Before the Gramm-Leach-Bliley Financial Services Modernization Act (GLB) was passed in 1999, competition among the various segments of the financial services industry was strictly limited by law. GLB removed many of the Depression era barriers that restricted competition. Now many of the leading financial services companies are doing business across sectors as the convergence of products and services that began in the 1970s continues to gather momentum. However, others have chosen different paths. Some have elected to become specialists in their fields, in some cases shedding segments of the financial services business they owned before the act was passed. Today, financial services consumers have much the same kind of choice as they do in other industries. They can select from an ever broadening array of financial tools and a wide spectrum of financial services distributors, from companies that aim to serve their customers’ multiple needs to those that specialize in one or two types of products.

When the act passed it was expected to spur massive cross-sector mergers. Mergers did occur but for the most part not among leading players. Banks bought specialized securities firms, accounting for 34 percent of securities industry mergers between 2001 and 2005. Banks also bought insurance agencies and brokers, rather than insurance companies as had been predicted. Some of the largest insurance brokerages now belong to banks. Insurance companies applied for new thrift charters to open banks instead of buying existing ones. Moreover, the arrangement that provided the major impetus for the passage of GLB, Citigroup’s merger with Travelers Insurance Group, has been dissolved. In 2002 the bank spun off the property/casualty insurance unit of Travelers, which was bought by the St. Paul Companies in 2003, and sold the life unit to MetLife in 2005.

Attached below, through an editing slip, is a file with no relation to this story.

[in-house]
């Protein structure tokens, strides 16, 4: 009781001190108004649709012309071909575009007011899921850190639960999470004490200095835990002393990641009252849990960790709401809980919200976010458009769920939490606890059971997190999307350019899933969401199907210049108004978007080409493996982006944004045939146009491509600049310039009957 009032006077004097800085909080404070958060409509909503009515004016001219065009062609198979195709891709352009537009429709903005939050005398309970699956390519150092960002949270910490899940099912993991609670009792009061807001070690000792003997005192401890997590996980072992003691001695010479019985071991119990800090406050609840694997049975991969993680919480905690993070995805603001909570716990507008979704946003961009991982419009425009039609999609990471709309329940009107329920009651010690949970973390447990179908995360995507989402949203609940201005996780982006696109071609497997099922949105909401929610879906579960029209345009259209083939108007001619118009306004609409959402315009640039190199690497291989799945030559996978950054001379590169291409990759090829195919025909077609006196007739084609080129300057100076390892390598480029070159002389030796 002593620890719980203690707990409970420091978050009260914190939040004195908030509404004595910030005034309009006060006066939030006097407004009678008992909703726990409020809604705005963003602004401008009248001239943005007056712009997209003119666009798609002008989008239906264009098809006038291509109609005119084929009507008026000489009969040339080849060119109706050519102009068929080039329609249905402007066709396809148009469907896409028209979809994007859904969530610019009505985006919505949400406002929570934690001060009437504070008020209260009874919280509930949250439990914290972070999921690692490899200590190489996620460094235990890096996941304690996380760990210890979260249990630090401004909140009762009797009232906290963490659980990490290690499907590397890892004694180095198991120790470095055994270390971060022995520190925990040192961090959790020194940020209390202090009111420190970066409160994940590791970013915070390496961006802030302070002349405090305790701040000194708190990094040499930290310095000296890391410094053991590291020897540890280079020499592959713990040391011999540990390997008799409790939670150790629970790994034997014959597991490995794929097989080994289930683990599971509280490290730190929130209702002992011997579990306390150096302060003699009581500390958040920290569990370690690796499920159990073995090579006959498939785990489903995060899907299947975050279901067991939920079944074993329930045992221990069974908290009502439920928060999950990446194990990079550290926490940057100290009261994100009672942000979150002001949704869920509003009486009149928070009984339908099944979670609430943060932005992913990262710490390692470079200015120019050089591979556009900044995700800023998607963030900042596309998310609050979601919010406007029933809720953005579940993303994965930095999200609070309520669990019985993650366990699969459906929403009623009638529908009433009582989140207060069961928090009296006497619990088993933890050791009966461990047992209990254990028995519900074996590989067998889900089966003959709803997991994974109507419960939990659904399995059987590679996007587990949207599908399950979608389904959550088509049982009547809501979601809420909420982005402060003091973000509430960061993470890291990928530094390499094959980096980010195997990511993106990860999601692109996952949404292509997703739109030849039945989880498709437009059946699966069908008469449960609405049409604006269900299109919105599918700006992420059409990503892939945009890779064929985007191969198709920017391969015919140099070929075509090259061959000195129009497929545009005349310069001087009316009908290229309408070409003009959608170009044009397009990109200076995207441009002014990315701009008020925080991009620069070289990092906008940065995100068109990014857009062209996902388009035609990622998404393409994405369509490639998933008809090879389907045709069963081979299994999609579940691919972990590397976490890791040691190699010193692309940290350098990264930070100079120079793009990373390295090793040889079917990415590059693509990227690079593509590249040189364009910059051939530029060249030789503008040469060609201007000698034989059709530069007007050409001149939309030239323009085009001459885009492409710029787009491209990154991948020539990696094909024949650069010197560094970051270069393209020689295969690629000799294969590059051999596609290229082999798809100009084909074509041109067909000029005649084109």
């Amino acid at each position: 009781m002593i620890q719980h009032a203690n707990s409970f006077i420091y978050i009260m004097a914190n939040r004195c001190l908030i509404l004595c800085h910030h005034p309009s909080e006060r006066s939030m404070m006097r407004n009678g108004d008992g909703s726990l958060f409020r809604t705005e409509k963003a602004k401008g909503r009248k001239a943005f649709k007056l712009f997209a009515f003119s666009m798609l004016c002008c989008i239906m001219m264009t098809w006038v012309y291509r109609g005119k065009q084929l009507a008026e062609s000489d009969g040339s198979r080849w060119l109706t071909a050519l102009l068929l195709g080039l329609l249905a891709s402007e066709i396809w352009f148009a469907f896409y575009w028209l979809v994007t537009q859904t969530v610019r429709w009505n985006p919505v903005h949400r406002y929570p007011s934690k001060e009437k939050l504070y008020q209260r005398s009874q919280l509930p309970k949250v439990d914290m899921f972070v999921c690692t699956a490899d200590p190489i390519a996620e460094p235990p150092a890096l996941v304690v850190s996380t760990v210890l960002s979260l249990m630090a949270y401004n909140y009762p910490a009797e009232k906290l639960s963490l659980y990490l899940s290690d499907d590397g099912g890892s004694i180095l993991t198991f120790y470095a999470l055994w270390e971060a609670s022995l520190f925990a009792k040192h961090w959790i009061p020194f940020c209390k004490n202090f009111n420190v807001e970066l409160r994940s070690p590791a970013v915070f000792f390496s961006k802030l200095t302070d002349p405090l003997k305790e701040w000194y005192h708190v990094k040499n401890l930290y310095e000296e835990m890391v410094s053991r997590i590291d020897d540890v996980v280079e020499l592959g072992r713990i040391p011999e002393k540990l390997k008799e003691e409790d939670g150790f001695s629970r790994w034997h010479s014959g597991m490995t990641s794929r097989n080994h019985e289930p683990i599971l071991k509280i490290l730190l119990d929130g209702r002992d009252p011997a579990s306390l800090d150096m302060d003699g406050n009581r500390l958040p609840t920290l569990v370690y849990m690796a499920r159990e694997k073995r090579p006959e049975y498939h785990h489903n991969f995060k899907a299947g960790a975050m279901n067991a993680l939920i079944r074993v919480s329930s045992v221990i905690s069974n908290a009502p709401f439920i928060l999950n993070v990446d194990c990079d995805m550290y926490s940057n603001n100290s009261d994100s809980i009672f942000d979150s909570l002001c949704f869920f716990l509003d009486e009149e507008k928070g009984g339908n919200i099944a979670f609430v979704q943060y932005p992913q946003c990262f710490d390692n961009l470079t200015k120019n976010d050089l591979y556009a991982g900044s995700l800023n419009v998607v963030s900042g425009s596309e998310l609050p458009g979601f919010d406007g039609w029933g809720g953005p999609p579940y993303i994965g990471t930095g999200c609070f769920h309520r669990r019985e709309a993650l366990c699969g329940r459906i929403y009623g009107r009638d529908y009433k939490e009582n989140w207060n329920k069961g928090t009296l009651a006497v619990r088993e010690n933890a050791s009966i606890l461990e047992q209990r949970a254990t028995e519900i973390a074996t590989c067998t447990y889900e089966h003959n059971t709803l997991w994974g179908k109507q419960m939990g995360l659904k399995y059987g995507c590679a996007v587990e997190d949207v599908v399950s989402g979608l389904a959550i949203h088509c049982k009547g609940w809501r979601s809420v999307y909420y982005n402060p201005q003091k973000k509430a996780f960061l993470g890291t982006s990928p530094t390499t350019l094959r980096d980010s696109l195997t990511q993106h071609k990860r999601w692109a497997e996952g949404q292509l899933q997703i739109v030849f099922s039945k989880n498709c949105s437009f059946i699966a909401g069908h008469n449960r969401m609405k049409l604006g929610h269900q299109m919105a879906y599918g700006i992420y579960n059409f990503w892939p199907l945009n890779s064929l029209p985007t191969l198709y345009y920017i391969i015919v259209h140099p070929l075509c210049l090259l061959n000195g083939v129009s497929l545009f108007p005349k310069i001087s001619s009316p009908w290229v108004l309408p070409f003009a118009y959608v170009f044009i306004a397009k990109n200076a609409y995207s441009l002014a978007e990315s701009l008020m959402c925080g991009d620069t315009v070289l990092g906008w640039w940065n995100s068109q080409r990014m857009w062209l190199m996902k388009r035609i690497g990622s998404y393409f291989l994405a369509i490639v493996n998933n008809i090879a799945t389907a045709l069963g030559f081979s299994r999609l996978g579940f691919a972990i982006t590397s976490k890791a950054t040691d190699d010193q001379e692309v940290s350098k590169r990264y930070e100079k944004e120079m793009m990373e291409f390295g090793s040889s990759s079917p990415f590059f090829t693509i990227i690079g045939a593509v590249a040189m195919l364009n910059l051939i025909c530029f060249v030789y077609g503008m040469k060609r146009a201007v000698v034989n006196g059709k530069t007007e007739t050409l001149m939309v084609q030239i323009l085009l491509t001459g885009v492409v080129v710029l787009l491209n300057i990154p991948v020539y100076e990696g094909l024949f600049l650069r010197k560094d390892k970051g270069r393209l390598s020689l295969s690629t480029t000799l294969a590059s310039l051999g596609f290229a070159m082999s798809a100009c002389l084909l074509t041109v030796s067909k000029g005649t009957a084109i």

• 1916 National Bank Act limiting bank insurance sales except in small towns

  • 1933 Glass-Steagall Act prohibiting commercial banks and securities firms from engaging in each other’s business

  • 1956 Bank Holding Company Act restricting bank holding company activities

  • 1995 VALIC U.S. Supreme Court decision allowing banks to sell annuities

  • 1996 Barnett Bank U.S. Supreme Court decision allowing banks to sell insurance nationwide

  • 1999 Gramm-Leach-Bliley Act allowing banks, insurance companies and securities firms to affiliate and sell each other’s products

  • 2001 U.S. House of Representatives Banking Committee becomes the Financial Services Committee

  • 2002 Citigroup spins off its Travelers’ property/casualty insurance unit

  • 2005 Citigroup sells its Travelers' life unit